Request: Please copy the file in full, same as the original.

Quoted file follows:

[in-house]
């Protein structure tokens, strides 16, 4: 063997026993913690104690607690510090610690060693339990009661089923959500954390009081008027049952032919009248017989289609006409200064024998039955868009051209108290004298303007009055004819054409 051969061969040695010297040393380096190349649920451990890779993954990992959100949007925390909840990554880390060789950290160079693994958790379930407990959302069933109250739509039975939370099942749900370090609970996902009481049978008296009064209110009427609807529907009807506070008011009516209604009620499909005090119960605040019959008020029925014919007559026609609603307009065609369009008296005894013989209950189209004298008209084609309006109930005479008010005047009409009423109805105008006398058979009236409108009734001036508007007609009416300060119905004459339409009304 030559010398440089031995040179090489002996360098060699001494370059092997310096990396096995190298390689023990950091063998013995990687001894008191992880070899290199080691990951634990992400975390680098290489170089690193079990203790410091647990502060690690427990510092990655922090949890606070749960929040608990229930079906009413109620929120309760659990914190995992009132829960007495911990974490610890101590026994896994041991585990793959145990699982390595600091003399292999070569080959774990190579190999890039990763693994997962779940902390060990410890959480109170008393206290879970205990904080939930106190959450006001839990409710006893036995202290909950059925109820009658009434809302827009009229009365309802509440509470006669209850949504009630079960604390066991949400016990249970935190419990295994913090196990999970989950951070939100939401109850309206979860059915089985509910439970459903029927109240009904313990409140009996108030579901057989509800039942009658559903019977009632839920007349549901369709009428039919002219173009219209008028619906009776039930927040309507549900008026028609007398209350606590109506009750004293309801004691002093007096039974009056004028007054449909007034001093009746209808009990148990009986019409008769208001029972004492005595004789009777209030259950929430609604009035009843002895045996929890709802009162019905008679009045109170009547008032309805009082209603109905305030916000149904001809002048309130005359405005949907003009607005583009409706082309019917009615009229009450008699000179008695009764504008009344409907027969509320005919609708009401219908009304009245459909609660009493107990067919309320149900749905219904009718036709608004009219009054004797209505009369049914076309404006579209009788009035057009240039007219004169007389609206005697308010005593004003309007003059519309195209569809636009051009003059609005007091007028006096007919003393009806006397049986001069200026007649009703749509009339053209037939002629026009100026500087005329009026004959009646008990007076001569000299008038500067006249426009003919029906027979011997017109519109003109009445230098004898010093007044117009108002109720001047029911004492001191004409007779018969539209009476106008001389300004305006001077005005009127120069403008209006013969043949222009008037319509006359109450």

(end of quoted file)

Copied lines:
[in-house]
């Protein structure tokens, strides 16, 4: 063997026993913690104690607690510090610690060693339990009661089923959500954390009081008027049952032919009248017989289609006409200064024998039955868009051209108290004298303007009055004819054409 051969061969040695010297040393380096190349649920451990890779993954990992959100949007925390909840990554880390060789950290160079693994958790379930407990959302069933109250739509039975939370099942749900370090609970996902009481049978008296009064209110009427609807529907009807506070008011009516209604009620499909005090119960605040019959008020029925014919007559026609609603307009065609369009008296005894013989209950189209004298008209084609309006109930005479008010005047009409009423109805105008006398058979009236409108009734001036508007007609009416300060119905004459339409009304 030559010398440089031995040179090489002996360098060699001494370059092997310096990396096995190298390689023990950091063998013995990687001894008191992880070899290199080691990951634990992400975390680098290489170089690193079990203790410091647990502060690690427990510092990655922090949890606070749960929040608990229930079906009413109620929120309760659990914190995992009132829960007495911990974490610890101590026994896994041991585990793959145990699982390595600091003399292999070569080959774990190579190999890039990763693994997962779940902390060990410890959480109170008393206290879970205990904080939930106190959450006001839990409710006893036995202290909950059925109820009658009434809302827009009229009365309802509440509470006669209850949504009630079960604390066991949400016990249970935190419990295994913090196990999970989950951070939100939401109850309206979860059915089985509910439970459903029927109240009904313990409140009996108030579901057989509800039942009658559903019977009632839920007349549901369709009428039919002219173009219209008028619906009776039930927040309507549900008026028609007398209350606590109506009750004293309801004691002093007096039974009056004028007054449909007034001093009746209808009990148990009986019409008769208001029972004492005595004789009777209030259950929430609604009035009843002895045996929890709802009162019905008679009045109170009547008032309805009082209603109905305030916000149904001809002048309130005359405005949907003009607005583009409706082309019917009615009229009450008699000179008695009764504008009344409907027969509320005919609708009401219908009304009245459909609660009493107990067919309320149900749905219904009718036709608004009219009054004797209505009369049914076309404006579209009788009035057009240039007219004169007389609206005697308010005593004003309007003059519309195209569809636009051009003059609005007091007028006096007919003393009806006397049986001069200026007649009703749509009339053209037939002629026009100026500087005329009026004959009646008990007076001569000299008038500067006249426009003919029906027979011997017109519109003109009445230098004898010093007044117009108002109720001047029911004492001191004409007779018969539209009476106008001389300004305006001077005005009127120069403008209006013969043949222009008037319509006359109450």